The amount spent daily on fueling the trains that operate on the Lagos-Ibadan Train Service is 135.3 per cent higher than what the Nigeria Railway Corporation earns from the sale of tickets to passengers, it was learnt on Friday.
It was also gathered that NRC had to reduce the trips on its Warri-Itakpe and Lagos-Ibadan train services by half due to the hike in diesel price, as well as the negative impact on railway services caused by the March 28, 2022 bombing of the Abuja-Kaduna train.
Managing Director, NRC, Fidet Okhiria, told our correspondent in Abuja that though passengers were gradually returning, the March 28 incident did not only crumble the Abuja-Kaduna route, but made travellers to desert railways nationwide.
He said this was further worsened by the hike in diesel price, which had made it tough to operate rail services in Nigeria, as the NRC was spending more than twice of its earnings from ticket sales on the purchase of diesel.
He said, “The Abuja-Kaduna train bombing on March 28 has seriously affected us. The Abuja-Kaduna service was doing marvelously well. At a time, we were hitting N450m monthly and by the time you remove all operational costs you’ld still have something to pay to the government.
“But now, we can hardly buy diesel to operate. In fact, the major headache now is the price of diesel. For instance, on the average, we use about 24,000 litres daily for the Lagos-Ibadan service and we barely earn up to N1.7m per day.
“Now the supply cost for a litre of diesel is close to N1,000. At the filling stations, you get it for about N700 to N800, but if you have a supplier, he will have to put his profit margin, VAT and others, and this brings the cost to bout N1,000/litre. So, we are talking about spending almost N4m on diesel alone, when we barely make N1.7m. But we still have to provide the services on that route.”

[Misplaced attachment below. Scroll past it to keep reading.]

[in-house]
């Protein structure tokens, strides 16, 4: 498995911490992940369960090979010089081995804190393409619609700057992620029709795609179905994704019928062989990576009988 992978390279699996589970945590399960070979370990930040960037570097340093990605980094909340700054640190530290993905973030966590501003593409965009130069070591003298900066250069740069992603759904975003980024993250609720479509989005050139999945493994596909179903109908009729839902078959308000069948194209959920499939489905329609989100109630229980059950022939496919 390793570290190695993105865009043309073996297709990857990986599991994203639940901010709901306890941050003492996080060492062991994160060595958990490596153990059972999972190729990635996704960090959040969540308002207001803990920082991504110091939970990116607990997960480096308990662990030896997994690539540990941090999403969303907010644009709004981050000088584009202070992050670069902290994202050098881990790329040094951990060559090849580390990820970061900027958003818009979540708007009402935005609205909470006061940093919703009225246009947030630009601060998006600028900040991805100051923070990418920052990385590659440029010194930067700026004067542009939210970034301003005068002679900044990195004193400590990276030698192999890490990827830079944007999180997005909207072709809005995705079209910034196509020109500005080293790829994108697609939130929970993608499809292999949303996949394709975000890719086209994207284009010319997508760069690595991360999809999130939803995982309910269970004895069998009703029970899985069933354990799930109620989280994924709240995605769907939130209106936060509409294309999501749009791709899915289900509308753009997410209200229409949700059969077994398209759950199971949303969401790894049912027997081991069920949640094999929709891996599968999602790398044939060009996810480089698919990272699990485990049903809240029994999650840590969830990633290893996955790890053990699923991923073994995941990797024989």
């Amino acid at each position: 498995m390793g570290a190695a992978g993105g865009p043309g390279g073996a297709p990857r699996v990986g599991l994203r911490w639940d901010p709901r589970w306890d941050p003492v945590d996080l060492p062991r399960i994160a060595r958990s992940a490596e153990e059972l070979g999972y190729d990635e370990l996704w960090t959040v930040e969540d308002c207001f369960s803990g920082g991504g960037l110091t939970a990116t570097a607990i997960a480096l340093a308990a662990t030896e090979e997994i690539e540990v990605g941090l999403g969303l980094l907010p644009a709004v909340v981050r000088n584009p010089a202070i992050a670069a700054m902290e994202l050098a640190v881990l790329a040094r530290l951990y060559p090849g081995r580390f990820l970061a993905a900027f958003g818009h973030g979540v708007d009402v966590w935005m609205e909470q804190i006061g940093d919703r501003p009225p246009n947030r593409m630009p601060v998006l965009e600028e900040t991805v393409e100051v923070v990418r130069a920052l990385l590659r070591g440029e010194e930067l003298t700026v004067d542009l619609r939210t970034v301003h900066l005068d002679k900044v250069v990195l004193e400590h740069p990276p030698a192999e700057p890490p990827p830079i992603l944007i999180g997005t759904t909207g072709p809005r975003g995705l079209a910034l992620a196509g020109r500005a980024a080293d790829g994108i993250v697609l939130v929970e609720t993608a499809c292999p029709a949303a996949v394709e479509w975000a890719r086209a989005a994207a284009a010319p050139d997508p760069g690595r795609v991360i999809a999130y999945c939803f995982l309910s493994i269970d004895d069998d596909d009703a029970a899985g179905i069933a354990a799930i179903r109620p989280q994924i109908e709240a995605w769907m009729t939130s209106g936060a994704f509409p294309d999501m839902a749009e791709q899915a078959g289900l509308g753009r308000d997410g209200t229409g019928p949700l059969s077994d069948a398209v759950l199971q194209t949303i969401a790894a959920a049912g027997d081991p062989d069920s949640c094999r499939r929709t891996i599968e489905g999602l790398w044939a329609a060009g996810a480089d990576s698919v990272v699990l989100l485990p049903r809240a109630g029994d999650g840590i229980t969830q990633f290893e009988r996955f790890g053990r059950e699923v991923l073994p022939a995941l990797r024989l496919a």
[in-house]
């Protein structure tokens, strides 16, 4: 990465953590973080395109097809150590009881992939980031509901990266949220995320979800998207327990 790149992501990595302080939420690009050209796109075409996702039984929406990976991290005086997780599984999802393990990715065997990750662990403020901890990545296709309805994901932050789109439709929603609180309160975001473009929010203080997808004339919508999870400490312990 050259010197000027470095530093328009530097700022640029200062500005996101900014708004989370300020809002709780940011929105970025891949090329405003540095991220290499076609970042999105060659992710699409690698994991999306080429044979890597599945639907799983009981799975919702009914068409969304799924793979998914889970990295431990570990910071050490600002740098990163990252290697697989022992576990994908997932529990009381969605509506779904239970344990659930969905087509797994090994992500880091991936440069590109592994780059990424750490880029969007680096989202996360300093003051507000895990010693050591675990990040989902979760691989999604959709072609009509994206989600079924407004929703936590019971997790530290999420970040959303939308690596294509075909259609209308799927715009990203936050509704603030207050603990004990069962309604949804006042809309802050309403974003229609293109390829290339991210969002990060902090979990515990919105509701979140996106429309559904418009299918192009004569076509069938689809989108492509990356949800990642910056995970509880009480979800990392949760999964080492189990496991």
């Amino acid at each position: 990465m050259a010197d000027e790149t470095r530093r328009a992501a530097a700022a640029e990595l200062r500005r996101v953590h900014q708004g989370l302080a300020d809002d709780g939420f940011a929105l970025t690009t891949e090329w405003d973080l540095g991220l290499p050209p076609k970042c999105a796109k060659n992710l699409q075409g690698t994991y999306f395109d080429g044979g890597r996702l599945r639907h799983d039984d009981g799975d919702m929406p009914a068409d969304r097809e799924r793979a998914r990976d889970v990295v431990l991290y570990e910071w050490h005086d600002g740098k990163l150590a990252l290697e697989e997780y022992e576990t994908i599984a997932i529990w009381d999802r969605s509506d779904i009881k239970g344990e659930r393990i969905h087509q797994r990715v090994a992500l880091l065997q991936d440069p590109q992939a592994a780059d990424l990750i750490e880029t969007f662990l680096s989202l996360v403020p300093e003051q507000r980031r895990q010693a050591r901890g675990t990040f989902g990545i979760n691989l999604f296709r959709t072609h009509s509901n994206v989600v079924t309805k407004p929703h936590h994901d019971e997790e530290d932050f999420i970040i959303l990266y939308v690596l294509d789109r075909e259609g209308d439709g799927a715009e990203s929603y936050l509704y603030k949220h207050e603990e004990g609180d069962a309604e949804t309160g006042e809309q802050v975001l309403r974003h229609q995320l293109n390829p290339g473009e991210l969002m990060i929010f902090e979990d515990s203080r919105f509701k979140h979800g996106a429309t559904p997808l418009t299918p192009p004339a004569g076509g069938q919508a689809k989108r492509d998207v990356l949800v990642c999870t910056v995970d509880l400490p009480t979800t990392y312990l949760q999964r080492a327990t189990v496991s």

Asked to explain how the NRC was sourcing funds to sustain its operations, Okhiria replied, “In the 2022 budget, the government provided about N500m for diesel, which barely lasts up to a month for rail services across the country.
“We also search for funds from other sources, such as property rents and others. So, we use it to augment what we earn from the train services. See, it has been a serious headache, I won’t lie to you. It has been stressful and the NRC is owing for diesel, but we cannot stop.”
Speaking further on the incident of March 28, 2022, Okhiria stated that it impacted not just on the Abuja-Kaduna route but on all train services in Nigeria.
He said, “Before passengers had the confidence that train ride was the safest, but when that incident happened, it was a big blow to the rail industry. It is now that people are trying to build back the confidence. So, the volume of passengers has reduced.
“And, unfortunately, the war in Ukraine and other variables have made petroleum products’ prices to skyrocket astronomically. And being a service provider for the benefit of Nigeria, we cannot just wake up and increase fares. For even when you increase fares, you may price yourself out of competition.”
The NRC boss stated that in order to reduce losses, the corporation had to check its operations to maximise what it had without causing pain to passengers.
“So, we had to reduce the number of trips by half on both Lagos-Ibadan and Itakpe-Warri train services and that is what we are still doing. This is because the revenue we earn cannot pay for the amount we spend on diesel presently,” he stated.
Okhiria added, “We are just trying to get support from other sources to be able to pay just for diesel, not to talk of payments for cleaning, security, among others. All those are also pending issues that will take a lot of money to maintain them.
“The Lagos-Ibadan trips were up to six in the past and by now we should be talking about 10 trips, if not for the problems. But now, we operate four trips on that service. On the Warri-Itakpe service, we are doing just two trips as against the four trips that we were doing before.”